Water agencies throughout California are paying exceptionally close attention to an upcoming appellate court ruling that could dramatically change the way water bills are computed, potentially ending the tiered rates designed to promote conservation.
Whether the ruling would apply to Monterey Peninsula ratepayers isn’t clear, however, because the court case focuses on government-operated water systems and the Peninsula water purveyor, California American Water, is a private company.
With the majority of Californians served by municipal or special district water systems, state officials would likely scramble to amend either state law or the state Constitution to eliminate the language that led a lower court to strike down tiered rates. One possibility is that the higher water rates for heavy users would be recharacterized as penalties instead of fees, skirting state law that requires government agencies to charge no more than the actual cost of providing services. Los Angeles Times article on the case.
An association of government water agencies says in court papers that tiered rates are critical because they provide strong incentive for customers to conserve and because those paying higher rates are essentially providing the money for future water supply projects. Only one water district, Mesa, in Costa Mesa, has broken with the pack. It says its customers have effectively conserved water through voluntary measures without the need for tiered rates.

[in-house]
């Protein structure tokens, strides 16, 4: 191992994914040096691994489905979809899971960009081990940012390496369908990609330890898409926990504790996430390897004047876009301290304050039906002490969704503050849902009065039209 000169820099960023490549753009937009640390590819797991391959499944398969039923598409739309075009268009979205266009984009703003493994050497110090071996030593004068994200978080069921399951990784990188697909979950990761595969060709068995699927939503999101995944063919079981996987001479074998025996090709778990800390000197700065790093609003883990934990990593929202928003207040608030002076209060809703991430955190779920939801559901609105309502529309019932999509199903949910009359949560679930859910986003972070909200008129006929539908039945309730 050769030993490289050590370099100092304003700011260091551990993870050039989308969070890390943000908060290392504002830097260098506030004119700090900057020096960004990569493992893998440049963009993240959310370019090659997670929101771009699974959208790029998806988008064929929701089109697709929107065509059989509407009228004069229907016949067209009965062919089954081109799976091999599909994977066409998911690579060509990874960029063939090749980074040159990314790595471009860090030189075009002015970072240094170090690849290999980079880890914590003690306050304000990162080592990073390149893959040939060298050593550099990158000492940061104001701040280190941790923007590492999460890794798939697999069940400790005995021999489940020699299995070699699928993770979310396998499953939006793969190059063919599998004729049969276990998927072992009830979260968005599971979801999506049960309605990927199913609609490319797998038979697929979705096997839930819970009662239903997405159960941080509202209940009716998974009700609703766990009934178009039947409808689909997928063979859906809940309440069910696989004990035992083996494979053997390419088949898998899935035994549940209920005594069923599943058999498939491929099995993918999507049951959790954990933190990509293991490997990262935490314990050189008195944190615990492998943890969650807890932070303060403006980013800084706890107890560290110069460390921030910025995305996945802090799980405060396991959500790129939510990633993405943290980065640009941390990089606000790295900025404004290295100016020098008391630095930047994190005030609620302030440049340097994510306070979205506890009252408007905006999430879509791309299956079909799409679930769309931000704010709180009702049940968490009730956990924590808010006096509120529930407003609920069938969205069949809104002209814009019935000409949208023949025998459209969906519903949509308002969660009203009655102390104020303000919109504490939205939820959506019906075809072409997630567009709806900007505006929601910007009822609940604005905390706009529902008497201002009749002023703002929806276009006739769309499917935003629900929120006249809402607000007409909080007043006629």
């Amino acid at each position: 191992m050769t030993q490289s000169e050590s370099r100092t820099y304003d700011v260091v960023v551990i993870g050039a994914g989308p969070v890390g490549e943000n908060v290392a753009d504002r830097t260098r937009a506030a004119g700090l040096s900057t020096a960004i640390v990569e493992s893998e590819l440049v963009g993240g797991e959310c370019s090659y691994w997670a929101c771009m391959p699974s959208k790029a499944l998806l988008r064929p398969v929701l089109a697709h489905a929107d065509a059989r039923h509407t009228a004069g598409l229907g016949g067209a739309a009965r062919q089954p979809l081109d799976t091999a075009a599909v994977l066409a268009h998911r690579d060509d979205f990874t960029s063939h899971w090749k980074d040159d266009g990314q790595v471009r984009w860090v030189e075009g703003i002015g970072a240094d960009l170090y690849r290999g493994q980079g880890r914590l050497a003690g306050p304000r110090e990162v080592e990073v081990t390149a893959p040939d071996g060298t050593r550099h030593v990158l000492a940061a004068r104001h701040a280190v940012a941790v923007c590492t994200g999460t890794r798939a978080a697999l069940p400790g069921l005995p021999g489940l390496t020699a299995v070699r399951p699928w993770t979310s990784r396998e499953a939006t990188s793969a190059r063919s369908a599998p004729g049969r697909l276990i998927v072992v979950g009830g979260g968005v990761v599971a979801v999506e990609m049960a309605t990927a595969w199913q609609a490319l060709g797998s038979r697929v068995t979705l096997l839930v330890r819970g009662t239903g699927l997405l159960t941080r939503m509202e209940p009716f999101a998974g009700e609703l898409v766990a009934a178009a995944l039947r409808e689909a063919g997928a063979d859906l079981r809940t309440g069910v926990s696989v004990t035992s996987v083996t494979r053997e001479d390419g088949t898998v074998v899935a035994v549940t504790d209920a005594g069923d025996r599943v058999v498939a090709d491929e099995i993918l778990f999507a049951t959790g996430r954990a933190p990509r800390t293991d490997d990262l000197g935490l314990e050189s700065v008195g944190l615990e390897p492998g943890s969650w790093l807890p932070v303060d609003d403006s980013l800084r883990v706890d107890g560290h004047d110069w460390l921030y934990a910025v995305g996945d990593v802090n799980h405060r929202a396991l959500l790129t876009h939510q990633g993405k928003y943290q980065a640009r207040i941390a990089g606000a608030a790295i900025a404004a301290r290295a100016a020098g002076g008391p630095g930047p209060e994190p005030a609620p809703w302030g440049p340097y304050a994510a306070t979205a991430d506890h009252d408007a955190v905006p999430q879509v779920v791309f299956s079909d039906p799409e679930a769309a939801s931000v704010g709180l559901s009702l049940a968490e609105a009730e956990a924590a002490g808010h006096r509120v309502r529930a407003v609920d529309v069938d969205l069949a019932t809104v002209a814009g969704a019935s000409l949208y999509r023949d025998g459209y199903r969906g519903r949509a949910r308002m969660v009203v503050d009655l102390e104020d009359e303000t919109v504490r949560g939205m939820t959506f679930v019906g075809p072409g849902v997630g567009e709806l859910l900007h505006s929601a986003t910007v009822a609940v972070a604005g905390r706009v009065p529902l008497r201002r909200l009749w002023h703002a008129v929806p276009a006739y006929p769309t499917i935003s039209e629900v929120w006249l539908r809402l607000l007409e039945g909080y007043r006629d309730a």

The underlying case is the Capistrano Taxpayers Association versus the city of San Juan Capistrano. Orange County Superior Court Judge Gregory Munoz ruled for the taxpayers group in 2013 but the city has maintained its staggered rates pending a decision from the Fourth District Appellate Court in Santa Ana. That court heard arguments in January and is expected to rule shortly.
In San Juan Capistrano, the city created a rate structure that has the heaviest water users paying 366 percent more than the thriftiest customers. The top rate there works out to $9.05 per 100 cubic feet of water. In contrast, Cal Am’s top rate for residential customers is about $45 per 100 cubic feet.